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The five-headed future of conservative thought
Commentary magazine invites the Right's biggest thinkers to a forward-looking symposium. The results may delight liberals
Conservative journalist David Brooks speaks at the launch of the unaffiliated political organization known as "No Labels" in 2011.
Conservative journalist David Brooks speaks at the launch of the unaffiliated political organization known as "No Labels" in 2011. Spencer Platt/Getty Images
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n the days since President Obama delivered his second inaugural address, with its expansive vision of progressive governance, liberals have been feeling a little giddy. And understandably so. Not only does the president sound newly confident and ambitious in his plans, but his opponents in Congress, bewildered by the outcome of the election and the fiscal cliff standoff, seem increasingly demoralized and confused about how to respond.

What comes next for the right? One place to look for signs is a symposium in the January issue of Commentary magazine on the future of conservatism in the wake of the 2012 election. No fewer than 53 intellectuals, pundits, and strategists weigh in. Should liberals be worried? To judge from the current thinking of their ideological adversaries, the answer is no. Or rather: Not yet. 

Contributions to the symposium can be divided into five groups.

1. The Lazily Incoherent High Brows
The bafflingly bad essays contributed by three of the Right's leading minds aren't necessarily a sign of intellectual decline among conservatives, but they are indisputably a sign of intellectual decline among these particular conservatives. Harvard's Harvey Mansfield — acclaimed translator of Machiavelli, brilliant theoretician of constitutional government and executive power — has been a leading conservative thinker for decades. But here he's reduced to pondering whether the Affordable Care Act's contraception mandate implies "a right, and a government guarantee, that [a condom] will be put to use." Mansfield's student William Kristol does little better, offering a series of windy slogans about conservatives "acting as a moral force." He also, apropos of absolutely nothing, spends half of his essay quoting political philosopher Leo Strauss about how Zionism fulfills a "conservative function."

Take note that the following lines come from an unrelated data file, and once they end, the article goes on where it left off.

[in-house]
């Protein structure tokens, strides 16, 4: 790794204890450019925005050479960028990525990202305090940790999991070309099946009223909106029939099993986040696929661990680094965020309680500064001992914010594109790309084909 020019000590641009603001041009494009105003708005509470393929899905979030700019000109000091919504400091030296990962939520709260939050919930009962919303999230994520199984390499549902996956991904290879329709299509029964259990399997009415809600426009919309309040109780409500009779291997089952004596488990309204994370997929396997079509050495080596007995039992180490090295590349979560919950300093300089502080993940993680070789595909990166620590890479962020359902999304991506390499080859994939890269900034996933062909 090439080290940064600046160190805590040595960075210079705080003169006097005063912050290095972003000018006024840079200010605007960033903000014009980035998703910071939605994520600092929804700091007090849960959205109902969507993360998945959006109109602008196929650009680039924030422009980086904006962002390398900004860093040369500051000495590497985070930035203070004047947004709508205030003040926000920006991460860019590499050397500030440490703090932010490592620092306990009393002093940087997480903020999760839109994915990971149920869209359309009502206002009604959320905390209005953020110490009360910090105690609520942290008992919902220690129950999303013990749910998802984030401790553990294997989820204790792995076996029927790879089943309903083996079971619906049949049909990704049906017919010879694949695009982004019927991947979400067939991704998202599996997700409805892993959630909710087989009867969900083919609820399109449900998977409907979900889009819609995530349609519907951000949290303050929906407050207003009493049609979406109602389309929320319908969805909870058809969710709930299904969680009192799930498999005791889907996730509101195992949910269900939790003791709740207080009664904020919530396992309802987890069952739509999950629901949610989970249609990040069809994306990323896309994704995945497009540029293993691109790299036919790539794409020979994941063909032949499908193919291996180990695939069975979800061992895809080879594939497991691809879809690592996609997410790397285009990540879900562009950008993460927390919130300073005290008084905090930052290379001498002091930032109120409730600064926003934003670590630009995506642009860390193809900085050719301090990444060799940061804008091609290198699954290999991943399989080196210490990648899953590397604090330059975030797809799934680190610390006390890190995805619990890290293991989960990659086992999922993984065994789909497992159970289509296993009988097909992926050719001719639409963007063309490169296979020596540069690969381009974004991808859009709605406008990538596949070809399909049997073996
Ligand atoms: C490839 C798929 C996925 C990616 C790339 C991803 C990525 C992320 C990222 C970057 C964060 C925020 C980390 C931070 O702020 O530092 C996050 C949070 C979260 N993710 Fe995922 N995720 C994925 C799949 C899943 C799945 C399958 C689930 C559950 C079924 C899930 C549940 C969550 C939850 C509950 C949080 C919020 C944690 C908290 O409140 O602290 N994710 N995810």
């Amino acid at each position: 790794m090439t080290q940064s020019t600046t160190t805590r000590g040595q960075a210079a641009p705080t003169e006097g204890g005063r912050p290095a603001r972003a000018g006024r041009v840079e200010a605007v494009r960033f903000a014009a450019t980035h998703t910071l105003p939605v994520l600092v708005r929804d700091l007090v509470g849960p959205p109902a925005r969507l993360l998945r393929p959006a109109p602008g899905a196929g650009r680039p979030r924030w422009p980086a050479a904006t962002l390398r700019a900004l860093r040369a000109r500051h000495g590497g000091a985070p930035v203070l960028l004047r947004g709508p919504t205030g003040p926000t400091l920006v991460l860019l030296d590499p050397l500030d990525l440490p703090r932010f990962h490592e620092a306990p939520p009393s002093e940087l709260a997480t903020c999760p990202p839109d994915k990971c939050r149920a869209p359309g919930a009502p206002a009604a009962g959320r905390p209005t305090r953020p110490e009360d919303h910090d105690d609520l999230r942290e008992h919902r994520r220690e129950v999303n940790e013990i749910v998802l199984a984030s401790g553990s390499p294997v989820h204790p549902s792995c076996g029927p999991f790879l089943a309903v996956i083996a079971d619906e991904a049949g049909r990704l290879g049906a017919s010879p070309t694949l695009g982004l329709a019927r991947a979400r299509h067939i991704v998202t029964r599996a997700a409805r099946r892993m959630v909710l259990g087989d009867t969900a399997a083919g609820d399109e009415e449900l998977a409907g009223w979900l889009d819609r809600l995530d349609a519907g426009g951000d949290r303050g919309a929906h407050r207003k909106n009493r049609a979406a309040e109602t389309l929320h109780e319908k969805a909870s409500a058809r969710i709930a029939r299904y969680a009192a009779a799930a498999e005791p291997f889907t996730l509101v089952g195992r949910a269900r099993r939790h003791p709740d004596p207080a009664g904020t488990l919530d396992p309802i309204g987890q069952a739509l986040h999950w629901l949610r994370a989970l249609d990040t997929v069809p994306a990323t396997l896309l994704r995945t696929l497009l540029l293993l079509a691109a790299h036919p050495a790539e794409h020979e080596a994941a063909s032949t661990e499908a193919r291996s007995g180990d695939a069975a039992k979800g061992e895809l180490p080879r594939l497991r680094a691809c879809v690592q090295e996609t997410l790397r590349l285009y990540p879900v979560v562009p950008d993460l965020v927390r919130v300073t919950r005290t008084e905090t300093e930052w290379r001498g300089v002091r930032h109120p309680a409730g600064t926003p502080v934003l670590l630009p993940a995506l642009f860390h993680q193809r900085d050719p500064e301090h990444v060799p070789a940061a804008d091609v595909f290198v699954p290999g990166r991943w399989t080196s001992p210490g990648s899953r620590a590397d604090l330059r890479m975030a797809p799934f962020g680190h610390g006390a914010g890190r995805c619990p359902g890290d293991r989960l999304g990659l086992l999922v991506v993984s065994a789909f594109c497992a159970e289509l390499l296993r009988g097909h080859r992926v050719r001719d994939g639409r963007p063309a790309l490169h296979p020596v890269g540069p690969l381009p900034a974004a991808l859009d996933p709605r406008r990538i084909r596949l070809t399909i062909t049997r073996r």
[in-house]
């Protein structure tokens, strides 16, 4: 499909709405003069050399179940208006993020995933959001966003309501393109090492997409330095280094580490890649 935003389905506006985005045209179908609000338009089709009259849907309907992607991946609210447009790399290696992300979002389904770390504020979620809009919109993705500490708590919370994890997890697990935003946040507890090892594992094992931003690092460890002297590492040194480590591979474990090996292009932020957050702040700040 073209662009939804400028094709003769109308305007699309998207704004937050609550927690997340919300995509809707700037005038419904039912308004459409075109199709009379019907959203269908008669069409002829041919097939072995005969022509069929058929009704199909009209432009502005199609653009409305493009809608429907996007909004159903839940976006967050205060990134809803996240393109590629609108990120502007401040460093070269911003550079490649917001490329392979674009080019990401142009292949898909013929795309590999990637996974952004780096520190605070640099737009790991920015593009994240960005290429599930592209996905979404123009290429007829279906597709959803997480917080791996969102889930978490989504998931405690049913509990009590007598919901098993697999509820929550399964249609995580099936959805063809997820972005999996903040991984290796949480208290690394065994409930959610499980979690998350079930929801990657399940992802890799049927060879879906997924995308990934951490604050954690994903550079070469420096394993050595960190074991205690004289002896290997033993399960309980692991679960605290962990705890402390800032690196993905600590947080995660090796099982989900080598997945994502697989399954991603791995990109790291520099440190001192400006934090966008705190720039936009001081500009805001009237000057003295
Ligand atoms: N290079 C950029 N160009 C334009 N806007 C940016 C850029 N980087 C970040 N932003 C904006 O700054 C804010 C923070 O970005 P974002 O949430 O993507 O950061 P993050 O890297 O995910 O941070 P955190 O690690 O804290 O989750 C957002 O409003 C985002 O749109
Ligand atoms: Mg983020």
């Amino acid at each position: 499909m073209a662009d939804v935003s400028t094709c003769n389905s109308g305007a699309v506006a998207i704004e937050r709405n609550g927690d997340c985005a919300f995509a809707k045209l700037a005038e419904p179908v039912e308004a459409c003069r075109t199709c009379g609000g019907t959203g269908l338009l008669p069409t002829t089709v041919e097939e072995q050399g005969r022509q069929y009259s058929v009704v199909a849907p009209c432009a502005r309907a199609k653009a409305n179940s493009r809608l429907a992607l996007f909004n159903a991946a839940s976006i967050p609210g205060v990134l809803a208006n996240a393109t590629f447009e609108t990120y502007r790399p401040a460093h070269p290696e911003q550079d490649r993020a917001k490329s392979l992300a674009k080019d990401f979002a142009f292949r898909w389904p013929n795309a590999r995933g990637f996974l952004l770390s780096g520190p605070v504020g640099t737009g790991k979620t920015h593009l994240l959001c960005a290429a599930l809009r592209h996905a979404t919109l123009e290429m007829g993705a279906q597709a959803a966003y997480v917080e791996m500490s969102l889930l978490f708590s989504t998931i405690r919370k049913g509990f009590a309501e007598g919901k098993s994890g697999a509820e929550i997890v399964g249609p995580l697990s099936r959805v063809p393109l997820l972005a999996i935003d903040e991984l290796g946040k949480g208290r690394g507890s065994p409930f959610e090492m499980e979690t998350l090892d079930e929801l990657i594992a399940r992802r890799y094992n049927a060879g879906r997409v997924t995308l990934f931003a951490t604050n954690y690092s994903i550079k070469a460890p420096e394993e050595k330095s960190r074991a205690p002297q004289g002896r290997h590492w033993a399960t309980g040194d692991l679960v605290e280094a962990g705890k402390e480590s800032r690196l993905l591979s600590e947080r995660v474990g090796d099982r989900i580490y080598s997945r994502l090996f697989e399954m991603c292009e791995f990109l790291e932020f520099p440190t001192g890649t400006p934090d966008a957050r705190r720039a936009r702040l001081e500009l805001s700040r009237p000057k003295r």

Then there's Paul A. Rahe, the author of a magisterial multivolume history of republican government, who thinks the GOP needs to stand against the "tyrannical implications of Barack Obama's massive increase in the size and scope of the administrative entitlement state." Since federal outlays as a percentage of GDP (see Table 1.3) came in just six-tenths of a point higher under Obama in 2011 (24.1) than they did under Ronald Reagan in 1983 (23.5), Rahe must be using some other measure of "massive," though he doesn't bother to tell us what it is. Instead, he merely asserts that the country is on the verge of succumbing to "the 'soft despotism' described by Alexis de Tocqueville 172 years ago." No wonder he concludes that "the immediate prospects for the country are grim." 

2. The Gloom Mongers
Rahe is hardly the only conservative in a foul mood. Author Mark Steyn foresees "a total societal collapse" in the United States and wonders whether there will be any "future in America" at all. Theocon George Weigel rails against American "decadence" and denounces "the imperial autonomous Self" that sets the nation's cultural tone, all before warning (in language borrowed, without attribution, from Pope Benedict XVI) that the "soft dictatorship of relativism" toward which the country is hurtling will be "no less dangerous for its lack of Gulag camps." Demographer Nicholas Eberstadt adds his two cents by claiming that the U.S. is "on a perilous trajectory," while literary critic Roger Kimball sees an imminent slide down "the path that we know is the road to serfdom." And on it goes, with little hope for the future, and even fewer concrete suggestions.  

3. The Sunshine Warriors